Tuesday, December 30, 2014

#sol14 and #writedaily30 Come Together: A Reflection


Two Writing Teachers host Slice of Life on their blog.  Join us and link up too!

30 days ago, I took Linda Urban's encouragement and began to participate in #writedaily30.  Wow.  This was an amazing journey.  
For me, my guidelines were to just write.  Everyday.  Write something.  (More than a to-do list.)  I didn't give myself too many more guidelines than that.  I wanted to see what would happen.  

I bring you the good, the great, and the surprising from this journey!  

The Good:  I did write everyday this month.  Even when Christmas got closer, and more things clambered for my time, this resource really helped me a lot:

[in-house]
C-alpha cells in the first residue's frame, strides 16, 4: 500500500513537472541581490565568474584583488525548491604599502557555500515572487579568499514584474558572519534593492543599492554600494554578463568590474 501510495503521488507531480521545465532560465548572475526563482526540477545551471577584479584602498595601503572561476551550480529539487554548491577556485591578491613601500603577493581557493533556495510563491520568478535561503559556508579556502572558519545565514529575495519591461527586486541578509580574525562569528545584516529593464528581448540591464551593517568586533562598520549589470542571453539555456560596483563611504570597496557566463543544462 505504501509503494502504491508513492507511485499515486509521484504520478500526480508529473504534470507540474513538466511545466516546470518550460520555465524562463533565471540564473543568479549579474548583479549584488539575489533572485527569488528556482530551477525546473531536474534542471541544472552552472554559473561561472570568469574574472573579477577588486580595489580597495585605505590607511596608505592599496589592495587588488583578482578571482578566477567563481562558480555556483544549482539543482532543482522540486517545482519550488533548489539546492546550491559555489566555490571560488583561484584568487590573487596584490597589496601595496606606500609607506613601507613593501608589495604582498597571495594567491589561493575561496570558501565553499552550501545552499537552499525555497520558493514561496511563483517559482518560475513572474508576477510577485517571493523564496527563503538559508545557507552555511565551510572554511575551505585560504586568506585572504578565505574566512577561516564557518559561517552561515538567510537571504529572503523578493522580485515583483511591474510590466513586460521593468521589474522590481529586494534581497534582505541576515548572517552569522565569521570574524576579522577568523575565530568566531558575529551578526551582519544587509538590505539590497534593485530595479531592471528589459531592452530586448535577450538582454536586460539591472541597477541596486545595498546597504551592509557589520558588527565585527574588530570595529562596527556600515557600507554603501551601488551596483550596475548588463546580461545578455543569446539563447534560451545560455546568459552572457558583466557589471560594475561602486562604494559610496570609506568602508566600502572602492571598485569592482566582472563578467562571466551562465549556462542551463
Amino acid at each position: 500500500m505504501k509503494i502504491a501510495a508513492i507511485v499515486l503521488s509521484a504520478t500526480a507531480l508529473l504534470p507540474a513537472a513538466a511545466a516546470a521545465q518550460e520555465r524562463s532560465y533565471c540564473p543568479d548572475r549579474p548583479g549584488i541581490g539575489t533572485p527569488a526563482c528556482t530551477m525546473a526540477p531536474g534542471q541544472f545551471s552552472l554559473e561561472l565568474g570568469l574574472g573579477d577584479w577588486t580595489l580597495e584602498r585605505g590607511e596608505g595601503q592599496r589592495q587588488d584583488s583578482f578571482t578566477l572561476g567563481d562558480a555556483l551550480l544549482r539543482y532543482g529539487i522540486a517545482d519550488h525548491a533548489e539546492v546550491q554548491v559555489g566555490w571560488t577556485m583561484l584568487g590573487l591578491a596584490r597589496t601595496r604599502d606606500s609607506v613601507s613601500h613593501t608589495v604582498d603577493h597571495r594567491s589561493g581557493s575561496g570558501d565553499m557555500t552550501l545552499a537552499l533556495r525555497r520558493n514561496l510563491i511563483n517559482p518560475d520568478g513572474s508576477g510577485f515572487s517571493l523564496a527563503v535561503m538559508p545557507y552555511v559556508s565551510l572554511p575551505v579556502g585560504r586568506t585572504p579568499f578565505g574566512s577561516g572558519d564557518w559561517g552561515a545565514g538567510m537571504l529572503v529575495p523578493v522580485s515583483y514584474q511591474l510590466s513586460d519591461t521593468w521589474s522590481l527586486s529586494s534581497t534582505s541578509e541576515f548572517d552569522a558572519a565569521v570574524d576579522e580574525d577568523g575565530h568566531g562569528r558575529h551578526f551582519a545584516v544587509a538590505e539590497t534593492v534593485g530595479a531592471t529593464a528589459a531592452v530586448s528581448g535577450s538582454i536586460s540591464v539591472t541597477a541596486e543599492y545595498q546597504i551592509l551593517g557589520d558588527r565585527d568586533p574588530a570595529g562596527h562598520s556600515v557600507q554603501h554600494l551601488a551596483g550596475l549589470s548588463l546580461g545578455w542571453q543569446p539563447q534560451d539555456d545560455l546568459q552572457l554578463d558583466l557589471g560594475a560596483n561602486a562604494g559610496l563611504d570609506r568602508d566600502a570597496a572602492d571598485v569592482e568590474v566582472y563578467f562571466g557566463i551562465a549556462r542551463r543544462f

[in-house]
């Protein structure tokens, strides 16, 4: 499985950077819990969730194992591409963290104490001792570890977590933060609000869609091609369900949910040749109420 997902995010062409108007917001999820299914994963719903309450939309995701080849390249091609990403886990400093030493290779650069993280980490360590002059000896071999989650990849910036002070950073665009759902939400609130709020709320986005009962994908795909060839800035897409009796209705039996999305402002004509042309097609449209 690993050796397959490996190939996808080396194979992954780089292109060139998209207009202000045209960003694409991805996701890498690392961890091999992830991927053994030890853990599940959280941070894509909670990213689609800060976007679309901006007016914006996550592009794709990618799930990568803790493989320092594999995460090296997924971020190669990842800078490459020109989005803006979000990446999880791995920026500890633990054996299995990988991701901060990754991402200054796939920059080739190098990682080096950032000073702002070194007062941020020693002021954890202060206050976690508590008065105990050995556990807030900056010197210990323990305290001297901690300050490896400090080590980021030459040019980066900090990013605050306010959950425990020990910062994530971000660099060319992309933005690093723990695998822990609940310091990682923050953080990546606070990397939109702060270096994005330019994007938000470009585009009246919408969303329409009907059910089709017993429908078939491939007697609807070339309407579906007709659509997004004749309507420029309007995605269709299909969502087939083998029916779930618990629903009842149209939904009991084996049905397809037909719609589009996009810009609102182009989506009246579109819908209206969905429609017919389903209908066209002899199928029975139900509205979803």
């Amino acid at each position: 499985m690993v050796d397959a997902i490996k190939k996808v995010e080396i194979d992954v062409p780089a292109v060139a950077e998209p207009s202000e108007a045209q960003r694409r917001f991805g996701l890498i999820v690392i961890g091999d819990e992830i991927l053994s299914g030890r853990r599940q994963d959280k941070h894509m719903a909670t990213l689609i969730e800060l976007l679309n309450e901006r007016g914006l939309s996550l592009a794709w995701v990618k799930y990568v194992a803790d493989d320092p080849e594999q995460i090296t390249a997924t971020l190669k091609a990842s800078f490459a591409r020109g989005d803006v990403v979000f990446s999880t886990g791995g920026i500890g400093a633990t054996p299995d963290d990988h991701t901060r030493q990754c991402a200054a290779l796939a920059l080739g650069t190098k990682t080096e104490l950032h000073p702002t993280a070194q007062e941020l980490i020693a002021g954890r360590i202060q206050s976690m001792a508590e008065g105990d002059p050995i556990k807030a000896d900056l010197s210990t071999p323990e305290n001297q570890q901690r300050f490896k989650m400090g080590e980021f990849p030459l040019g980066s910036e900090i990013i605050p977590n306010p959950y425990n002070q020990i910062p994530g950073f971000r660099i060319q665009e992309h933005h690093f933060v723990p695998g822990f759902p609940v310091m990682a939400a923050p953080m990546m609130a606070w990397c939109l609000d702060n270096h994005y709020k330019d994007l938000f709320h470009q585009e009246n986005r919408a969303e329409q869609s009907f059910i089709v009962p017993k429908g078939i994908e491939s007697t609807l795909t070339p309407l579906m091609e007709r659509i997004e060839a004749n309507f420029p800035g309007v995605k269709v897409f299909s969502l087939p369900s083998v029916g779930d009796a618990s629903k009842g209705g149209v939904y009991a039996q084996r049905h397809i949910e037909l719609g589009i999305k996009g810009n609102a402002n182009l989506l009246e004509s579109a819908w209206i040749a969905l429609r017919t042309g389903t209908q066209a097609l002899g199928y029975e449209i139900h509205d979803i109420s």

It really is a book that has 642 prompts for writing.  When I was stuck, didn't want to, felt too tired, when we were traveling and sleeping in other spots, etc. I picked this book up toward the end and just wrote.  

So I met my goal, write something everyday, even when I thought I was busy, even when we were traveling, even when I didn't want to.    

The Great:  I used our blog to share more of our classroom story.  I had been wanting to share some things for awhile now.  
Writing has become like running.  If I don't honor it everyday a little, my day doesn't feel complete.  In these winter days in the Midwest, it's helped me bookend my days.  One end gets writing, one end gets running!  It truly has become an outlet that is a part of my routine now.